Over Burt Bacharach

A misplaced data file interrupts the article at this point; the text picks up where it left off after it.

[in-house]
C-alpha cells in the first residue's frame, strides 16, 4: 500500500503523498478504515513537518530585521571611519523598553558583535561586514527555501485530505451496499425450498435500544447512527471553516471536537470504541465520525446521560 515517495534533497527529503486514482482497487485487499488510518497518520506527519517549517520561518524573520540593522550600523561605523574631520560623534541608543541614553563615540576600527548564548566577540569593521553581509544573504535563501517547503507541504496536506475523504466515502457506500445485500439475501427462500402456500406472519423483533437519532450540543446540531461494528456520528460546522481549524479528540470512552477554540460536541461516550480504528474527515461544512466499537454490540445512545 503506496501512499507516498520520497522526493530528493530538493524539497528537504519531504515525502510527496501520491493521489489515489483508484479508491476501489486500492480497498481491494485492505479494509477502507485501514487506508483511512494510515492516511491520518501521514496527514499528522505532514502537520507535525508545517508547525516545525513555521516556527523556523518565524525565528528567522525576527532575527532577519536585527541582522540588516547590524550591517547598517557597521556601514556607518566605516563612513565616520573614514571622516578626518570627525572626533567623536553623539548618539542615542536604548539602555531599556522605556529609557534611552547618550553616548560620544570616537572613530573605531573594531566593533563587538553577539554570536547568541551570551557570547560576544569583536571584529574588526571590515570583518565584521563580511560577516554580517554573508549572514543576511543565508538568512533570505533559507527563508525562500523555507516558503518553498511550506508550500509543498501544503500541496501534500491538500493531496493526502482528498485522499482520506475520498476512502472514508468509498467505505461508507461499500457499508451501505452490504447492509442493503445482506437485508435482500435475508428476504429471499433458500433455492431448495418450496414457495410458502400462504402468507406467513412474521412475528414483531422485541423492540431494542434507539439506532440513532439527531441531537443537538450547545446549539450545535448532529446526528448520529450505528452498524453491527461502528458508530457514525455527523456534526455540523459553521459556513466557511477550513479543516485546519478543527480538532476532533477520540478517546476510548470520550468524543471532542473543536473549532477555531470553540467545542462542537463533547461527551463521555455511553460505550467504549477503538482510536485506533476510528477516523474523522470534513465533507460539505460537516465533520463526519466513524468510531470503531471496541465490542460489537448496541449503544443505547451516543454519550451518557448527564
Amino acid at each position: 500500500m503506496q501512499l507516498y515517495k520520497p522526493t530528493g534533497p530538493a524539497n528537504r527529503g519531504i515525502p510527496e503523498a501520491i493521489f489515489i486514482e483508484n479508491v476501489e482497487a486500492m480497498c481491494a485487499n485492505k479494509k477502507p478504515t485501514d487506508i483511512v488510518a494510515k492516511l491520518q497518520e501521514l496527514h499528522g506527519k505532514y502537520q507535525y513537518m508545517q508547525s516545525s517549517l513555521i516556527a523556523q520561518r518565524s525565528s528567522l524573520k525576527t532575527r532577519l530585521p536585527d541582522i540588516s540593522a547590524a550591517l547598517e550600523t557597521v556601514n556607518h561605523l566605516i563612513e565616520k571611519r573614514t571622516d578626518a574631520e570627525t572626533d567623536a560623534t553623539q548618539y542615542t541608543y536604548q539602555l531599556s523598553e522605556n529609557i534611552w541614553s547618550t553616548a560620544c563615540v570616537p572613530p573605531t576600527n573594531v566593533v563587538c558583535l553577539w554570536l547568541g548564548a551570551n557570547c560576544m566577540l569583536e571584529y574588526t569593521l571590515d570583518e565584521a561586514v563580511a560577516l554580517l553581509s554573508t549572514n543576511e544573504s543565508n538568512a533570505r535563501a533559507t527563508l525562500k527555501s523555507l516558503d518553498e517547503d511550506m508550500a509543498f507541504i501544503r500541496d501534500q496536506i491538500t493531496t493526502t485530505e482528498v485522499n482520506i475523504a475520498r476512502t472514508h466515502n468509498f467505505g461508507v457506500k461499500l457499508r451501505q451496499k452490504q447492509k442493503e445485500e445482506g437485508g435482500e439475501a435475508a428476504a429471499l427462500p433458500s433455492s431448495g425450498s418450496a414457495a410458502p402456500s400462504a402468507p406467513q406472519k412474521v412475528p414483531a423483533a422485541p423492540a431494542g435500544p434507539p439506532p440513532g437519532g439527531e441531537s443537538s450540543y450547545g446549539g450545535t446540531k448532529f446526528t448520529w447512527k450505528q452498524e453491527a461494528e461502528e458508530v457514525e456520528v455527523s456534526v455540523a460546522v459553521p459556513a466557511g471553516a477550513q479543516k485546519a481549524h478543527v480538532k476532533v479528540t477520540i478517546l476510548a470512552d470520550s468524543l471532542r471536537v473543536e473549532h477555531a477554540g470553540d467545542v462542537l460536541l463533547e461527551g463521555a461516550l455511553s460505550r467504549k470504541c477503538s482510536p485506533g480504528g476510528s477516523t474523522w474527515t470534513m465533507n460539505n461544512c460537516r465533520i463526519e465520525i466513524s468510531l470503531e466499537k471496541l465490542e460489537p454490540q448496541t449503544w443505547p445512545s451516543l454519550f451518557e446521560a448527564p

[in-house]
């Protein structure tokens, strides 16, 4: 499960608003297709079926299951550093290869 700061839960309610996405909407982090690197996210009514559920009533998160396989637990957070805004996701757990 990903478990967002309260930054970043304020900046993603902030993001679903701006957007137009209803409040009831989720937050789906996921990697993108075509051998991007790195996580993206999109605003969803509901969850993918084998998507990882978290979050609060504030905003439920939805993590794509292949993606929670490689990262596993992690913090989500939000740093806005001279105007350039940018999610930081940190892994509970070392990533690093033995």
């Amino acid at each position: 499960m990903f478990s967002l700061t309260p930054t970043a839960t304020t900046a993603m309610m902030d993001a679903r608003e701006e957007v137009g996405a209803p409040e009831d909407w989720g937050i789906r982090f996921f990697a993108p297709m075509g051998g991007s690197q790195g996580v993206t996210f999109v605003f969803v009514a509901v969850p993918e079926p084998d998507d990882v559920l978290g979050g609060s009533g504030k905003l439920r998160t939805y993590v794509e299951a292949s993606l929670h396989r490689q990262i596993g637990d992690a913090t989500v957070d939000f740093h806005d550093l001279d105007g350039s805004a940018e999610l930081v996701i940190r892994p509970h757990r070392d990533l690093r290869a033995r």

Even a quick glance at Rhino Records' three-CD box set The Look of Love: The Burt Bacharach Collection gives an overview of how wide-reaching the composer/arranger's work has been. Besides his best-known material, on Dionne Warwick's long run of supper-club soul hits ("Walk on By," "I Say a Little Prayer"), there are important, career-defining records made with the likes of Dusty Springfield, Herb Alpert, Jackie DeShannon and B.J. Thomas. Deeply influenced by Ravel and Dizzy Gillespie, Bacharach made his earliest splash as musical director for Marlene Dietrich; he kept the gig going on and off even as his star rose with Warwick and others. By 1957, he'd met lyricist Hal David, with whom he partnered for the next 15 years; in fact, most of his great songs carry the Bacharach-David tag. While pushing his muse further with film work (he wrote What's New Pussycat? for Woody Allen's first movie, which also featured "My Little Red Book" in a nightclub scene), Bacharach recorded a series of mood music albums under his own name. These were mostly instrumental, or graced with "girl" session vocalists, but occasionally the auteur would open his own pipes. Though the results were shaky, they were friendly and likable. After a troubled break with David, Bacharach scored fewer hits. His name appeared on "Arthur's Theme" by Christopher Cross, "On My Own" by Patti LaBelle and Michael McDonald, and the star-studded Warwick single "That's What Friends Are For." It wasn't until the 1990s revival of interest in lounge music and similar styles, however, that his artistic profile was reassessed. Omnivorous music hound Elvis Costello teamed up with Bacharach on Painted From Memory, a dazzling 1998 album in the old style. Since then, Bacharach has continued to work, showing up on TV and in another inspired partnership, with Ron Isley on 2003's Here I Am.